Tuesday, May 30, 2023

May Flowers and Projects


The area between the houses and the lake has been kind of neglected over the past few years.  We have a set of steps to the lake in the pea gravel, but weeds have overlayed the gravel, and the steps were getting a bit ragged. When I started weeding the area, the project began to evolve.

As I pulled weeds from the lake and weeded the bank, Ron emptied the many wheelbarrow loads for me as the slope demands a strong person to push the load uphill. 

The vision I have now is for a lawn between the house and the gravel which forms a bridge the lawn mower can cross between the two grassy areas. 

Meanwhile, Ron has split and stacked about 8 cords of wood, so we should be all set to stay cozy next winter.

Everything is in bloom right now. The rhodies are starting to wane, but the iris are in full bloom.

Even the sage is blooming. Interesting little blossoms that kind of look like mini orchids.

It's been a busy month - all about projects and work - June will be more about family and gatherings.

Tuesday, May 16, 2023

Garlic Infused Honey


I plant a lot of garlic. I've been asked "What do you do with all that garlic?" A lot of garlic goes into pickles around here - and I cook with garlic a lot - and, of course, I need seed for the next year. Last year I didn't have enough garlic because I had planted the garlic I bought at Costco that had sprouted, and planted it at the wrong time. It really needs to be in the ground in September or October. I planted in early spring, and it was California garlic.  My daughter-in-law rescued me last fall and gifted me some absolutely lovely Spanish Roja bulbs. They are more suited to this climate, and look amazing. So this year I should have enough garlic.
In the meantime, I just bought another bag of Costco garlic, and found that it was mostly sprouted and needed to be used right away. Nature's antibiotics - garlic and honey, make an amazing potion for control of colds and flu. It is a big job to peel enough garlic, but so worth the effort. 

It seems like everything I do becomes an assembly line of sorts. So first step, peel off the papery outside hulls from the garlic bulbs. Then separate into cloves. Next step, use the flat side of a large knife to whack each clove to loosen the hard inner hull. Since it takes 4 or 5 full bulbs to fill a pint jar, there is a lot of debris (compost).

Two different friends from high school each gifted me a bucket of honey recently! (Never too much honey or too much garlic around here) I separated the honey into quart size jars for ease of use, and now I have the garlic ready for the honey.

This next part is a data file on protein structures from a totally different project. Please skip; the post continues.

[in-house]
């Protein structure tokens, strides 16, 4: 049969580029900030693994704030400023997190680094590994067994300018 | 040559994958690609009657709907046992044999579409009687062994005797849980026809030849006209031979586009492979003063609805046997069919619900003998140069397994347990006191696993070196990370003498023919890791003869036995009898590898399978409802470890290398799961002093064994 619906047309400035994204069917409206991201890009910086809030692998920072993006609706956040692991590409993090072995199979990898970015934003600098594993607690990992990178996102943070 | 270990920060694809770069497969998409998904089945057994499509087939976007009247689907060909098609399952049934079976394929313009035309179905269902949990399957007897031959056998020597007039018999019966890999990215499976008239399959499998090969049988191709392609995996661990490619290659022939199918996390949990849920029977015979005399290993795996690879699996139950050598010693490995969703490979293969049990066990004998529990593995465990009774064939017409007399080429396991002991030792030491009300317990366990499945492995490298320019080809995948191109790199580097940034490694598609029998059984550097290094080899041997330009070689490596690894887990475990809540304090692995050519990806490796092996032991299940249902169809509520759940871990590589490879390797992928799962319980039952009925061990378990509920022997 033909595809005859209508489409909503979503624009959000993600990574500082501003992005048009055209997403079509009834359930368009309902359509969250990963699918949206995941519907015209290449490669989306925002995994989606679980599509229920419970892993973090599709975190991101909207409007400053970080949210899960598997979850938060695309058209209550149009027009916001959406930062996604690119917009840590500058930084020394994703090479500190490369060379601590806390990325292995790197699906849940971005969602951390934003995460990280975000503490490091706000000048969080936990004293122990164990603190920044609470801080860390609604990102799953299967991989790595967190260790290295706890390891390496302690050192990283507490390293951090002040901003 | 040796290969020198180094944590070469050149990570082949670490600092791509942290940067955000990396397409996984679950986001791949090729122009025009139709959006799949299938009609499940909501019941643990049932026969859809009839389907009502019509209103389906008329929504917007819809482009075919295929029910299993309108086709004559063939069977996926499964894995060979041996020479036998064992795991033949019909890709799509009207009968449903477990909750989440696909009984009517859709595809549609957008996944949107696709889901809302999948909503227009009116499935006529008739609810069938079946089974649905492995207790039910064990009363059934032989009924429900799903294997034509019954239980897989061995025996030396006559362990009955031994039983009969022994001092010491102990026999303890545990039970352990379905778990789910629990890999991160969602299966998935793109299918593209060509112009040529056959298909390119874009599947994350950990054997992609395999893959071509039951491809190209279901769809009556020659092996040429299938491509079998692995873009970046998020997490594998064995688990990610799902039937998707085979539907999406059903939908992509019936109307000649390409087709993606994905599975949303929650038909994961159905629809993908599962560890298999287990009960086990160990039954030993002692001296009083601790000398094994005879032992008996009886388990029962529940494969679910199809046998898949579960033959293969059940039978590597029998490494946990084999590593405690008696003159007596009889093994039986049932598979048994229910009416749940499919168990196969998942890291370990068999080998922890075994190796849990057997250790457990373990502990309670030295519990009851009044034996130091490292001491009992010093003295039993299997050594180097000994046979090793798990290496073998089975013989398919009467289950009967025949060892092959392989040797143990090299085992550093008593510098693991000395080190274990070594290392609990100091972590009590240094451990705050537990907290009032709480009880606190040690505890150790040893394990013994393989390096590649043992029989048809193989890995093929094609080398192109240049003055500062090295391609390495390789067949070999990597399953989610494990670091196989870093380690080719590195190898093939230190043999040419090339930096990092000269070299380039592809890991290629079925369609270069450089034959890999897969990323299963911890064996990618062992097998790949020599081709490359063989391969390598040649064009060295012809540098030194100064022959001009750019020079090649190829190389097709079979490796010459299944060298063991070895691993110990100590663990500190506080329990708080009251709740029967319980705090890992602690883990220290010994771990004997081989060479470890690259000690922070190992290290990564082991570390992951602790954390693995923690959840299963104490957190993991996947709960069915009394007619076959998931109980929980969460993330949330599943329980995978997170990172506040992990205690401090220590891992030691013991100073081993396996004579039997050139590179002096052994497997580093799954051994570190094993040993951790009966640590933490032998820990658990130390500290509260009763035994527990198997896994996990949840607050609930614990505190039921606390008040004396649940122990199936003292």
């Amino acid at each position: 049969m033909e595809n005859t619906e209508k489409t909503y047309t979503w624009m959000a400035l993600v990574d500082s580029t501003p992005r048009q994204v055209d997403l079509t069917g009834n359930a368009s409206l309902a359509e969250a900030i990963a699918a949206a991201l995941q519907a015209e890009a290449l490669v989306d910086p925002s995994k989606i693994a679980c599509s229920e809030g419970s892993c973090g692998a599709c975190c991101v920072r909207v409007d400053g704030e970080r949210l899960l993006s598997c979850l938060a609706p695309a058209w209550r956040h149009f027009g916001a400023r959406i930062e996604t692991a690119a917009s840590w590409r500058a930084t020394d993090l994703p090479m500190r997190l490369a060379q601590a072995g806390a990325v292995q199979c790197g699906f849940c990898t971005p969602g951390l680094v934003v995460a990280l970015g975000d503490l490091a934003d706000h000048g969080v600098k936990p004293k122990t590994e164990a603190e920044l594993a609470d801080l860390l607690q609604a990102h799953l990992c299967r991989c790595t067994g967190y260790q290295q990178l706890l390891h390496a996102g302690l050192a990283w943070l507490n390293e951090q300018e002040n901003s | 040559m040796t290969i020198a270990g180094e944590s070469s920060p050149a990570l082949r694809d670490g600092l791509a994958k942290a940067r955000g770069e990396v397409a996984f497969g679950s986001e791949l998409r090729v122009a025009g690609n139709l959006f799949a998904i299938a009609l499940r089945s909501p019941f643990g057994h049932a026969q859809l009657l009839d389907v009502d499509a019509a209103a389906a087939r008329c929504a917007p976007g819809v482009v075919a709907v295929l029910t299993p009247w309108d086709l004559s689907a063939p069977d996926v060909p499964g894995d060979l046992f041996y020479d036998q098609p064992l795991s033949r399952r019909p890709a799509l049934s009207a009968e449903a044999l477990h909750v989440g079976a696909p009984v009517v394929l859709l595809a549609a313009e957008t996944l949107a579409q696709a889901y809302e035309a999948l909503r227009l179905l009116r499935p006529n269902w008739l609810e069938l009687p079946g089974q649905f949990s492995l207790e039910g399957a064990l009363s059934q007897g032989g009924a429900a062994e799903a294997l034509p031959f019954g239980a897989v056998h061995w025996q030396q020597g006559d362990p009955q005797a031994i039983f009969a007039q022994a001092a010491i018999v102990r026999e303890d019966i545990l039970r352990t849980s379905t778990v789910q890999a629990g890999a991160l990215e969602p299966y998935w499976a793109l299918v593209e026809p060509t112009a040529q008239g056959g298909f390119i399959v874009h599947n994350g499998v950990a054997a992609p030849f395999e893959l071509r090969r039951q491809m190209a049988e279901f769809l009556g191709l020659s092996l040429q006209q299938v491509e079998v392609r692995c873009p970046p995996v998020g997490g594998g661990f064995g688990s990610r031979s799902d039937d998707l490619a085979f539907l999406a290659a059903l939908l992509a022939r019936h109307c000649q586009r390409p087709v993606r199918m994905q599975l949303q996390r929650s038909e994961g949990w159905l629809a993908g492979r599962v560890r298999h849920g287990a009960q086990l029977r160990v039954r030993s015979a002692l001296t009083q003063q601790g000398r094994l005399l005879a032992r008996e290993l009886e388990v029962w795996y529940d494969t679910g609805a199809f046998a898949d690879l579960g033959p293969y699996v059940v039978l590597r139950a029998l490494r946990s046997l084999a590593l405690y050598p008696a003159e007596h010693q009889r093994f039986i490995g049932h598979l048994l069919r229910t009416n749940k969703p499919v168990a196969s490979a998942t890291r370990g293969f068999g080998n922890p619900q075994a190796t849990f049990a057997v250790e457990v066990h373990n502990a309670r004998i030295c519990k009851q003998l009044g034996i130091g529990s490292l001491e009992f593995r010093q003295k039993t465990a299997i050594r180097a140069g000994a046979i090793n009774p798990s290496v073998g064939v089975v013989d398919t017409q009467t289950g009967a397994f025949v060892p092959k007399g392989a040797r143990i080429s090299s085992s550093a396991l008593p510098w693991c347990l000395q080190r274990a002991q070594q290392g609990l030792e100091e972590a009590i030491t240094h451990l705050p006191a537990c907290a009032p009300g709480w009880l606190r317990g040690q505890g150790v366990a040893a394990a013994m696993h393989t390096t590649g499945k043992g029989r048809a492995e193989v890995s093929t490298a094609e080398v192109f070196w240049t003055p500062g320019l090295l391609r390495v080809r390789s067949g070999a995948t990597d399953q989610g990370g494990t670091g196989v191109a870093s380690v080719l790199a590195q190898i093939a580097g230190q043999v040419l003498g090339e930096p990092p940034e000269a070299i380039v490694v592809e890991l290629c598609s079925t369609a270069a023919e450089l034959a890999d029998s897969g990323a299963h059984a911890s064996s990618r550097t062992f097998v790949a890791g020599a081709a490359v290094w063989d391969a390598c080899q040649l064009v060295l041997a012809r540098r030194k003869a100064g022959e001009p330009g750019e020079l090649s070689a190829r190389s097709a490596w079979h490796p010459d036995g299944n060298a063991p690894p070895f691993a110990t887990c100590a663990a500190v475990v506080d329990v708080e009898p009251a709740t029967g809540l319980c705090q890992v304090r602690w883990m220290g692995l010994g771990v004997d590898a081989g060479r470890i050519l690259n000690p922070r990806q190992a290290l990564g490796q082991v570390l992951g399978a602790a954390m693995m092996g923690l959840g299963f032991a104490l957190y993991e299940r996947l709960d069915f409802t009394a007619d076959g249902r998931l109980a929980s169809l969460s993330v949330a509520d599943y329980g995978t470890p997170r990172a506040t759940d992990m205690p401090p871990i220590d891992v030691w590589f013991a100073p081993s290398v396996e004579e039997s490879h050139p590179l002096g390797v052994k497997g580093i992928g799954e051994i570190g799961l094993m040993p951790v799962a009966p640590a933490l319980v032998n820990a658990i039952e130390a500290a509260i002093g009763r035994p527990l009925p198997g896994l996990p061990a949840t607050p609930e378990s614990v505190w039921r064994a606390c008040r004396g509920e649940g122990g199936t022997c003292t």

The garlic will liquify the honey as it ferments. This concoction will keep forever and is something to have on hand for so many uses. At the first sign of a cold take a tablespoon full in a glass of water. (I actually take it as a preventative nearly every day, and have not had a cold or flu in many years.)
I also use a couple of cloves in any sauce I make - spaghetti, marinade, BBQ sauce, etc.  The cloves plump up nicely when heated in the sauce. Once my assembly line project is done (A couple of hours this morning) I have enough garlic and antibiotic for years and to enough to give away to the few people who are into home remedies. :)

Monday, May 15, 2023

 "When lilies of the valley bloom, it's time to plant pumpkins and squash" - So the weather has warmed up and it's time for full on gardening!

We make garden space available to our renters, and they have their gardens planted too. You can see the raspberries fully leafed out and starting blooming on the left, the garlic of the right separating the two renter gardens. Gene has mostly potatoes, cabbage, and onions planted. Gabriel has tomatoes and peppers and cucumbers.  I have some of all of these, along with parsnips, carrots, garlic, squash, pumpkin, beets, broccoli, and more.  With good weather, we should all be eating fresh veggies before long.

The heather and candy tuft we planted on the bank in front of the house are getting bigger and prettier every year.  The iris are budding and should be in full bloom soon.

I cleaned all the empty pots and extra stuff out of the greenhouse, and you can see in the corner on the right where I have been burrowing under the foundation. We have power that we can extend to the greenhouse now. Most of the trench can be dug with the excavator, but I've managed to get a 3' by about 6' trench in the area where the excavator is too large to reach. I managed to get under the foundation, so I'm ready for Ron to finish the job.
Meanwhile, Ron has split 7 cords of firewood, and leveled the building site. 

And I've begun my swimming season! These are the days we've been waiting for!